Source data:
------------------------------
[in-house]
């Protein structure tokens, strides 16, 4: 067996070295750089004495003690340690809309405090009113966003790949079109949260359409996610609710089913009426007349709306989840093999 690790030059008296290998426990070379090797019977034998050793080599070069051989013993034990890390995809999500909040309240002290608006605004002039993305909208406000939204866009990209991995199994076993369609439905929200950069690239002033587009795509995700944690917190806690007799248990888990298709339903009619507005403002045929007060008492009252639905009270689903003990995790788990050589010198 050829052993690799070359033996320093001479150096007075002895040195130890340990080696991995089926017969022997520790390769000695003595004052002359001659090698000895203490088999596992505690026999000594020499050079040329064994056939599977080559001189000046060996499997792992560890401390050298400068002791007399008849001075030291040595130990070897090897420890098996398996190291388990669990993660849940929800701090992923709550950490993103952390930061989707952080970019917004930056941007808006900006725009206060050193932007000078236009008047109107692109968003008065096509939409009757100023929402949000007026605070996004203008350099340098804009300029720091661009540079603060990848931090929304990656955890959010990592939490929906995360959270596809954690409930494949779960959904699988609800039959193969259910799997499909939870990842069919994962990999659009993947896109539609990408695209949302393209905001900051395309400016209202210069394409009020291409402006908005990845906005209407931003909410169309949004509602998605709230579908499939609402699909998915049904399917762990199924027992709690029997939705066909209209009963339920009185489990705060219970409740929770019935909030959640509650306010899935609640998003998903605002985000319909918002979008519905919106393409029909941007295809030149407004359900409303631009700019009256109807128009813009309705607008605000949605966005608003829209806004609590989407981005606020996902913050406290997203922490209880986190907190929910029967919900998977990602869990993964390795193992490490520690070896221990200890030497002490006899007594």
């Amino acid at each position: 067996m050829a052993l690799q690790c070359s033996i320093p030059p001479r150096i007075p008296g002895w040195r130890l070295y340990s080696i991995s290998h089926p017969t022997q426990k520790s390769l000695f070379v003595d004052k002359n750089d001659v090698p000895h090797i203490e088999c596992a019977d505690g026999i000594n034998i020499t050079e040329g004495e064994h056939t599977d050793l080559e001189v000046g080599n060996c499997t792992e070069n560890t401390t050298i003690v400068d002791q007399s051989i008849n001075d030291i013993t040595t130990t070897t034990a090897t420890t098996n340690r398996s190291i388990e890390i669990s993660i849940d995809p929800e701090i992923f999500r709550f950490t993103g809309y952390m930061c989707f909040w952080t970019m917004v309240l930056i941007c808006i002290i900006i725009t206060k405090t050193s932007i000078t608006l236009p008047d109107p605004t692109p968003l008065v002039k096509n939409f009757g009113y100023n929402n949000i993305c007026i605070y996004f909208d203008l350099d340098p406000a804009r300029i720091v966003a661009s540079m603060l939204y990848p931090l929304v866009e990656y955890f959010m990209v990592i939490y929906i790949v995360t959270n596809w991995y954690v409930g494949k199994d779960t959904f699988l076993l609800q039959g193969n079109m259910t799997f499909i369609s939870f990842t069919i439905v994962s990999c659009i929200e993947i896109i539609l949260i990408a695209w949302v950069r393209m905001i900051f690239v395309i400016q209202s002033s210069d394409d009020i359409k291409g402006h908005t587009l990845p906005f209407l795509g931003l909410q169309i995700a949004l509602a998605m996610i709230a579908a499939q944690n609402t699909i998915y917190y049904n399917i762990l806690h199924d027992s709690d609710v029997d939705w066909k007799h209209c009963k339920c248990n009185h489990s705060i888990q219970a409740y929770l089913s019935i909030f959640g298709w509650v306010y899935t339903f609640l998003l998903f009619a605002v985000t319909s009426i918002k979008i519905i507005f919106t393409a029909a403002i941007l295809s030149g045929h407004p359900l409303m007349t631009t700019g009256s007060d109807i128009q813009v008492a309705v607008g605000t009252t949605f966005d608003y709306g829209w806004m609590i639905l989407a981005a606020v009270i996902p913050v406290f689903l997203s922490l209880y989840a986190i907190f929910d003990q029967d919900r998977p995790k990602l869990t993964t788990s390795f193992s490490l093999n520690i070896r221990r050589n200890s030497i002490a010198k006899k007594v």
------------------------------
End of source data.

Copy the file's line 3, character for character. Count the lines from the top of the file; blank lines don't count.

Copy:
């Amino acid at each position: 067996m050829a052993l690799q690790c070359s033996i320093p030059p001479r150096i007075p008296g002895w040195r130890l070295y340990s080696i991995s290998h089926p017969t022997q426990k520790s390769l000695f070379v003595d004052k002359n750089d001659v090698p000895h090797i203490e088999c596992a019977d505690g026999i000594n034998i020499t050079e040329g004495e064994h056939t599977d050793l080559e001189v000046g080599n060996c499997t792992e070069n560890t401390t050298i003690v400068d002791q007399s051989i008849n001075d030291i013993t040595t130990t070897t034990a090897t420890t098996n340690r398996s190291i388990e890390i669990s993660i849940d995809p929800e701090i992923f999500r709550f950490t993103g809309y952390m930061c989707f909040w952080t970019m917004v309240l930056i941007c808006i002290i900006i725009t206060k405090t050193s932007i000078t608006l236009p008047d109107p605004t692109p968003l008065v002039k096509n939409f009757g009113y100023n929402n949000i993305c007026i605070y996004f909208d203008l350099d340098p406000a804009r300029i720091v966003a661009s540079m603060l939204y990848p931090l929304v866009e990656y955890f959010m990209v990592i939490y929906i790949v995360t959270n596809w991995y954690v409930g494949k199994d779960t959904f699988l076993l609800q039959g193969n079109m259910t799997f499909i369609s939870f990842t069919i439905v994962s990999c659009i929200e993947i896109i539609l949260i990408a695209w949302v950069r393209m905001i900051f690239v395309i400016q209202s002033s210069d394409d009020i359409k291409g402006h908005t587009l990845p906005f209407l795509g931003l909410q169309i995700a949004l509602a998605m996610i709230a579908a499939q944690n609402t699909i998915y917190y049904n399917i762990l806690h199924d027992s709690d609710v029997d939705w066909k007799h209209c009963k339920c248990n009185h489990s705060i888990q219970a409740y929770l089913s019935i909030f959640g298709w509650v306010y899935t339903f609640l998003l998903f009619a605002v985000t319909s009426i918002k979008i519905i507005f919106t393409a029909a403002i941007l295809s030149g045929h407004p359900l409303m007349t631009t700019g009256s007060d109807i128009q813009v008492a309705v607008g605000t009252t949605f966005d608003y709306g829209w806004m609590i639905l989407a981005a606020v009270i996902p913050v406290f689903l997203s922490l209880y989840a986190i907190f929910d003990q029967d919900r998977p995790k990602l869990t993964t788990s390795f193992s490490l093999n520690i070896r221990r050589n200890s030497i002490a010198k006899k007594v």